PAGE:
King's Players perform "Twilight of the Gods" for the first time in New York City


The King’s Players production, “Twilight of the Gods," opens Friday night and will be attended by one of the show's playwrites, Greg Greene. Tonight marks the first time the show has ever been performed in New York City. "Twilight of the Gods," co written by Greene and Wes Driver of Blackbird Theater and directed by Bryan Hunt,  is the story of various historical figures who are reincarnated and thrown into the middle of a murder mystery.

"We were just kind of amused by the idea of having all these characters sort of thrashing it out with their philosophies," Driver said. "And then to make that realized in actual palpable violent ways, and to see how their worldviews ultimately lead to something beyond just an argument but actual violence."

Dorea Slagle, president of the King's Players, heard about "Twilight of the Gods" from a friend at Four & Twenty Blackbirds Productions in Jefferson City, Mo., where she was involved before coming to King's. Four & Twenty Blackbirds is also producing "Twilight of the Gods" later this year.

"We felt that the students at King's would appreciate the script. It's built off of the concept of how you build a utopia, which we talk a lot about at King's," Slagle said. "It's thirteen characters from history who have very prominent worldviews."

According to Slagle, she knows Greene and Driver through being a member of Four and Twenty Blackbirds. "It's been, I think, a terrific example of networking," Greene said. "We’re very grateful to Dorea for promoting the show and giving it an opportunity in New York City."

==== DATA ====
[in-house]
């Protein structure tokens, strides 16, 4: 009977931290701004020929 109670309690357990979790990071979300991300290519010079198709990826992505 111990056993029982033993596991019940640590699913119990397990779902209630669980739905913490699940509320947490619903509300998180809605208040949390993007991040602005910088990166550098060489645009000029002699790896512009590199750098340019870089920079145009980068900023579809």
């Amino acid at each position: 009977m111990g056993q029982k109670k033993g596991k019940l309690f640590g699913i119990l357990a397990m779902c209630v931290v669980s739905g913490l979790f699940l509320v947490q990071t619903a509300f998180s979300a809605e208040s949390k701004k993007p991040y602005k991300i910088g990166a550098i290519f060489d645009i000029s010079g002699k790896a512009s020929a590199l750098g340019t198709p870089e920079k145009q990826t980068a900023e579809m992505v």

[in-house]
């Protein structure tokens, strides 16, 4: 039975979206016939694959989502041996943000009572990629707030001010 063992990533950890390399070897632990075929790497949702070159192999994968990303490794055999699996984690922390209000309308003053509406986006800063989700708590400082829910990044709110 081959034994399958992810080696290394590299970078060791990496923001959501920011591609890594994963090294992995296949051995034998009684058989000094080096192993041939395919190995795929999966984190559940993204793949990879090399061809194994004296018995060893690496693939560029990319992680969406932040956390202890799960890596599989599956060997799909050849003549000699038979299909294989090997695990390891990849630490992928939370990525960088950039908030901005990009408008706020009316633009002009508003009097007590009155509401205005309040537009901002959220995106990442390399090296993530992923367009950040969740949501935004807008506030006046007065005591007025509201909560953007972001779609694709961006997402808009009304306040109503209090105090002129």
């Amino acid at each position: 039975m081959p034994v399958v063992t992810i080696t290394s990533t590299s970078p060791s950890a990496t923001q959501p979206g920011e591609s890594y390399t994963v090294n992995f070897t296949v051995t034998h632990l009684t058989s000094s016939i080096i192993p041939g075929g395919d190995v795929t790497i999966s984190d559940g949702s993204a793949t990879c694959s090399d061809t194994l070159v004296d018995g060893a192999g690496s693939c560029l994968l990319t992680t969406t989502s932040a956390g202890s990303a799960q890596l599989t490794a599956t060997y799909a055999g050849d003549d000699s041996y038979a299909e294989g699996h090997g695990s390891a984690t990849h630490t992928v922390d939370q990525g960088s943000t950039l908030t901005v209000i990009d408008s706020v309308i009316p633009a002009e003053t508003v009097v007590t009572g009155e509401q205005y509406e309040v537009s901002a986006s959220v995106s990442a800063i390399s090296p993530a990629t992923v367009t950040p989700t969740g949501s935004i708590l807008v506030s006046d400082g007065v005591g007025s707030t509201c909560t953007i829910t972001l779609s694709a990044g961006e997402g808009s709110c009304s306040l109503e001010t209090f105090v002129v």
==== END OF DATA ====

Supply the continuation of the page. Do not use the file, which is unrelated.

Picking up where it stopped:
"Twilight of the Gods" has never been done by a college theater group, according to Slagle. However, it had been done by a high school, Greene said. The high school production was directed by a member of another performance of the show.

According to Driver, the earliest form of "Twilight of the Gods" was written by Greene and Driver as a part of a series of murder mysteries for their college theater department. However, reincarnation—a major part of the plot in this play—wasn't added until later. Originally, the characters  acted like famous people from history, instead of being actual historical figures like they are in the current version of "Twilight of the Gods."

Twilight of the Gods is operating on a $2500 budget, according to Slagle. The budget is a combination of money left over from past years, funding from the King's Council and ticket sales. "We actually do fairly well with revenue from ticket sales," said Slagle. "The majority of our funding comes from profit."

This is the third show put on by the King's Players this school year. In the fall, they performed "Eurydice," and they did a series of one act plays earlier this semester.

"This ['Twilight of the Gods'] has been the most fun I've had working on a show so I really hope that people come out and enjoy it!" Slagle said.